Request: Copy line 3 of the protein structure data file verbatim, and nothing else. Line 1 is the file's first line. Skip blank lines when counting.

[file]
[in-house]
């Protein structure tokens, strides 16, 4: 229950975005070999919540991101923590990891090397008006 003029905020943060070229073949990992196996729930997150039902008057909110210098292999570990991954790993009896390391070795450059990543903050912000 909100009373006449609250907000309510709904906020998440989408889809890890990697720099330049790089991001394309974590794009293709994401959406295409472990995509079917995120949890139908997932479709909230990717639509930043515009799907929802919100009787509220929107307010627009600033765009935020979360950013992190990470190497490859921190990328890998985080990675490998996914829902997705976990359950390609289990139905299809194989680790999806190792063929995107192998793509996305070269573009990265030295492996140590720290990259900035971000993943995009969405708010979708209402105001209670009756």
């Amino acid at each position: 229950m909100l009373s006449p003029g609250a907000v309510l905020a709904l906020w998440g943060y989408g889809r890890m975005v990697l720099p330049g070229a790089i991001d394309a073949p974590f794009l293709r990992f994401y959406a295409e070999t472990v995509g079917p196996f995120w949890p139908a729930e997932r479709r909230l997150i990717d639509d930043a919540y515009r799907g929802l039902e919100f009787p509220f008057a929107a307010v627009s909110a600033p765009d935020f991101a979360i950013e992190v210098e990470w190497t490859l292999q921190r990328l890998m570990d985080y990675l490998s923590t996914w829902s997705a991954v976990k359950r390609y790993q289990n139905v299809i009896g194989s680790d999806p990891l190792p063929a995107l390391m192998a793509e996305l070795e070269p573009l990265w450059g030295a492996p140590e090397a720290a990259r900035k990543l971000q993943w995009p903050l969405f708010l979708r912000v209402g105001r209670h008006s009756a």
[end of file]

């Amino acid at each position: 229950m909100l009373s006449p003029g609250a907000v309510l905020a709904l906020w998440g943060y989408g889809r890890m975005v990697l720099p330049g070229a790089i991001d394309a073949p974590f794009l293709r990992f994401y959406a295409e070999t472990v995509g079917p196996f995120w949890p139908a729930e997932r479709r909230l997150i990717d639509d930043a919540y515009r799907g929802l039902e919100f009787p509220f008057a929107a307010v627009s909110a600033p765009d935020f991101a979360i950013e992190v210098e990470w190497t490859l292999q921190r990328l890998m570990d985080y990675l490998s923590t996914w829902s997705a991954v976990k359950r390609y790993q289990n139905v299809i009896g194989s680790d999806p990891l190792p063929a995107l390391m192998a793509e996305l070795e070269p573009l990265w450059g030295a492996p140590e090397a720290a990259r900035k990543l971000q993943w995009p903050l969405f708010l979708r912000v209402g105001r209670h008006s009756a």